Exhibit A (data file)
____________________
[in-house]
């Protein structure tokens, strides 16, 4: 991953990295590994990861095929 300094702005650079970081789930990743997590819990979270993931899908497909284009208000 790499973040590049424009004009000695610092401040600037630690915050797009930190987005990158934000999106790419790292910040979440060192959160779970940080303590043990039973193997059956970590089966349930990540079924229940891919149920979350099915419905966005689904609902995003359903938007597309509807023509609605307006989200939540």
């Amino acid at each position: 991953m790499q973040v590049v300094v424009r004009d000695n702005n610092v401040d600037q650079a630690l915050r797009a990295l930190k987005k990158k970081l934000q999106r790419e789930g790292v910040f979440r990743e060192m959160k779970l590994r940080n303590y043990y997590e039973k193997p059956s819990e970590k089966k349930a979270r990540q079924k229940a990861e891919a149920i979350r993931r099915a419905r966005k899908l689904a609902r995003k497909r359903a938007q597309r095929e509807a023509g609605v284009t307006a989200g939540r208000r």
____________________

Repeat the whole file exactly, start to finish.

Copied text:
[in-house]
């Protein structure tokens, strides 16, 4: 991953990295590994990861095929 300094702005650079970081789930990743997590819990979270993931899908497909284009208000 790499973040590049424009004009000695610092401040600037630690915050797009930190987005990158934000999106790419790292910040979440060192959160779970940080303590043990039973193997059956970590089966349930990540079924229940891919149920979350099915419905966005689904609902995003359903938007597309509807023509609605307006989200939540």
């Amino acid at each position: 991953m790499q973040v590049v300094v424009r004009d000695n702005n610092v401040d600037q650079a630690l915050r797009a990295l930190k987005k990158k970081l934000q999106r790419e789930g790292v910040f979440r990743e060192m959160k779970l590994r940080n303590y043990y997590e039973k193997p059956s819990e970590k089966k349930a979270r990540q079924k229940a990861e891919a149920i979350r993931r099915a419905r966005k899908l689904a609902r995003k497909r359903a938007q597309r095929e509807a023509g609605v284009t307006a989200g939540r208000r």